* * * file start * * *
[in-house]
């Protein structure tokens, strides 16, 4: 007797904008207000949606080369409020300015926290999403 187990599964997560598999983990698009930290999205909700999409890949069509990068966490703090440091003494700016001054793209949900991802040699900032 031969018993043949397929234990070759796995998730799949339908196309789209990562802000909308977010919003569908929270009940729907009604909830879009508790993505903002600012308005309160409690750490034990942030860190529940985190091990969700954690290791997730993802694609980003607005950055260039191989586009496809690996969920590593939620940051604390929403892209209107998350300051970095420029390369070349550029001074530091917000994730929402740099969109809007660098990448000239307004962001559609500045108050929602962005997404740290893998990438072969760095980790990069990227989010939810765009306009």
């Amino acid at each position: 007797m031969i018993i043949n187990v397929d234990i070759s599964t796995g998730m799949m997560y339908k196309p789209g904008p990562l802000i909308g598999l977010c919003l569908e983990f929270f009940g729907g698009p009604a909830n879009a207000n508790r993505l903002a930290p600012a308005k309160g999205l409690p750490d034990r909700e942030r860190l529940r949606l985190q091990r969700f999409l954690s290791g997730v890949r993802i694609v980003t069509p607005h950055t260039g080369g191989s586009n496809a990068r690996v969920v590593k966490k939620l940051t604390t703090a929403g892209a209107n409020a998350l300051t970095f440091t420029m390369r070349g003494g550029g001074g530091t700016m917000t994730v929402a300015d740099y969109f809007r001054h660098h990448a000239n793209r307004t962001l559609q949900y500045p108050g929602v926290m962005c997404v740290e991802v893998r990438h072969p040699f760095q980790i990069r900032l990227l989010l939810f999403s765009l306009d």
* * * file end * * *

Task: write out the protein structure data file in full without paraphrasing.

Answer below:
[in-house]
């Protein structure tokens, strides 16, 4: 007797904008207000949606080369409020300015926290999403 187990599964997560598999983990698009930290999205909700999409890949069509990068966490703090440091003494700016001054793209949900991802040699900032 031969018993043949397929234990070759796995998730799949339908196309789209990562802000909308977010919003569908929270009940729907009604909830879009508790993505903002600012308005309160409690750490034990942030860190529940985190091990969700954690290791997730993802694609980003607005950055260039191989586009496809690996969920590593939620940051604390929403892209209107998350300051970095420029390369070349550029001074530091917000994730929402740099969109809007660098990448000239307004962001559609500045108050929602962005997404740290893998990438072969760095980790990069990227989010939810765009306009």
């Amino acid at each position: 007797m031969i018993i043949n187990v397929d234990i070759s599964t796995g998730m799949m997560y339908k196309p789209g904008p990562l802000i909308g598999l977010c919003l569908e983990f929270f009940g729907g698009p009604a909830n879009a207000n508790r993505l903002a930290p600012a308005k309160g999205l409690p750490d034990r909700e942030r860190l529940r949606l985190q091990r969700f999409l954690s290791g997730v890949r993802i694609v980003t069509p607005h950055t260039g080369g191989s586009n496809a990068r690996v969920v590593k966490k939620l940051t604390t703090a929403g892209a209107n409020a998350l300051t970095f440091t420029m390369r070349g003494g550029g001074g530091t700016m917000t994730v929402a300015d740099y969109f809007r001054h660098h990448a000239n793209r307004t962001l559609q949900y500045p108050g929602v926290m962005c997404v740290e991802v893998r990438h072969p040699f760095q980790i990069r900032l990227l989010l939810f999403s765009l306009d």